[jsr294-modularity-eg] Simple Module System Proposal
Alex.Buckley at Sun.COM
Mon Sep 14 21:59:43 EDT 2009
BJ Hargrave wrote:
>> Convention would dictate that modules share a loader because that's
>> what happens to JARs on the classpath today. The problems of the
>> classpath - that it's a brittle second-class mechanism that allows
>> split packages - can be solved by a module system with first-class
>> metadata and appropriate rules about consistent class spaces. There
>> is no need to fixate on a low-level class loading model.
> There will be a low-level class loading model. The question is what
> is the model. It is either one class loader for all SMS modules. This
> is the class loading model assumption made today by javac (and
> probably every other java compiler) with respect to package access
> decisions. Or it is more than one class loader. The SMS proposal
> suggests one class loader per module. This allow tree topographies
> not just a linear topography of modules. A can depend upon B and C. B
> can depend upon D1 and C can depend upon D2. D1 and D2 being
> different versions of D. Assuming the types of D do not escape from B
> or C, the topography can be used. But with a single class loader it
> is impossible. It also means that B and C are exposed to each others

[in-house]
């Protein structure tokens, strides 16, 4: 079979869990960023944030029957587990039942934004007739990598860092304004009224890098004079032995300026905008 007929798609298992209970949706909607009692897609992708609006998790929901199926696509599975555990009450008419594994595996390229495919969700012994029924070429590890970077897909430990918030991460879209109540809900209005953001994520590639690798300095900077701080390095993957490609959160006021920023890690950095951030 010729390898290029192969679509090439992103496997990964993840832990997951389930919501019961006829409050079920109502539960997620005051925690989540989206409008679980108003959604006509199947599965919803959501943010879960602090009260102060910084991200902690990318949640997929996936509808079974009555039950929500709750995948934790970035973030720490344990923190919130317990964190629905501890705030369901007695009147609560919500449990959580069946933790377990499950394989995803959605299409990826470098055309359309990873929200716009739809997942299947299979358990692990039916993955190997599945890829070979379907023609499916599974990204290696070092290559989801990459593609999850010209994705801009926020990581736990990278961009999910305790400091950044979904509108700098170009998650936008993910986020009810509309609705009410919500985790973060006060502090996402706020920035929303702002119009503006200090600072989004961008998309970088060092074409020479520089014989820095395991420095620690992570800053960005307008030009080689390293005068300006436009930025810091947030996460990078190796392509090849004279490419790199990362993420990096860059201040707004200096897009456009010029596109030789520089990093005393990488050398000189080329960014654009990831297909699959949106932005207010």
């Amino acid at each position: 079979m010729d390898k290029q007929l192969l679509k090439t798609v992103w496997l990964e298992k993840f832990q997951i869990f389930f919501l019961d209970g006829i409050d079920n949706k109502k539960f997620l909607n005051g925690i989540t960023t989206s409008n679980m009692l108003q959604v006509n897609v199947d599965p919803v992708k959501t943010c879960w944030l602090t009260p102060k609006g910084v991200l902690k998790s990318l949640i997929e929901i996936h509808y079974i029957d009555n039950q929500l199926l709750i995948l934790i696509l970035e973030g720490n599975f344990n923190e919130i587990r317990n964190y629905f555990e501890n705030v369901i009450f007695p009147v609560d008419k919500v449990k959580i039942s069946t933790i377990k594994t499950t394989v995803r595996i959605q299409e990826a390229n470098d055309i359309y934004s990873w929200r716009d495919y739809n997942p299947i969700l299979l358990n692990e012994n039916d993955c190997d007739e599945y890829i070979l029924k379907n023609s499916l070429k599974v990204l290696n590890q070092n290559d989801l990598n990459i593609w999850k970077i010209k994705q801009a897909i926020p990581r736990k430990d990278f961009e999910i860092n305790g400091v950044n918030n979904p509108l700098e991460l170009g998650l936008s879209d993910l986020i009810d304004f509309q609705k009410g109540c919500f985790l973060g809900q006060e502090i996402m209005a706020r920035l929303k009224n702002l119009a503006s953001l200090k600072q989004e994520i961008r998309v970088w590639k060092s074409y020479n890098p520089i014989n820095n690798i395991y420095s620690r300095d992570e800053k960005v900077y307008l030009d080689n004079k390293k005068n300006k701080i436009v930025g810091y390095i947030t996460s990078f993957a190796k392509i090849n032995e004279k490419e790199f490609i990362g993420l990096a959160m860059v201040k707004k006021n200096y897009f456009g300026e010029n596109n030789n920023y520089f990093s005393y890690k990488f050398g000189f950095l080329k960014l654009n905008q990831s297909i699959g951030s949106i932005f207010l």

> types which can result in type name conflicts.
Of course B and C may have dependencies which resolve to a single
version of D. Where different versions of D are truly requested, we are
not talking about a simple scenario. Assumptions or checks must be made
to keep a consistent class space for A. Now we're talking about
controlling re-export and search order, or a declaration by A's
programmer that types propagating up through B are not leaked to C.
I recognize the single loader model is inadequate for the complex
dynamic environments found in app servers. But the SMS proposal makes no
reference to supporting app servers. It focuses on simple, simple,
simple. I cannot imagine anyone arguing that the implications of
multiple loaders are simple. The implications of a single loader are
simple, but of course restrictive - and for a feature embedded into the
Java language, I'll take that trade-off.
To bring forward a related issue, I don't see how the SMS proposal -
assuming multiple loaders, I suppose - can claim compile-time fidelity
unless compilers are mandated to track types w.r.t. their defining
module (type T *from D1* versus *from D2*). Yet you said you weren't
meaning to mandate this.
> But even using module accessibility requires source code changes
> which will require thought (probably significant) on the part of the
> developer to determine the proper module boundaries.
> This is the same thought process which will include understanding
> class loader boundaries.
No! Today an app is a bunch of jar files with implicit dependencies on
other jars somewhere on the classpath. It will be a huge net benefit for
the Java community if jars are thought of as logical modules with
versioned identities and versioned dependencies. Not a single access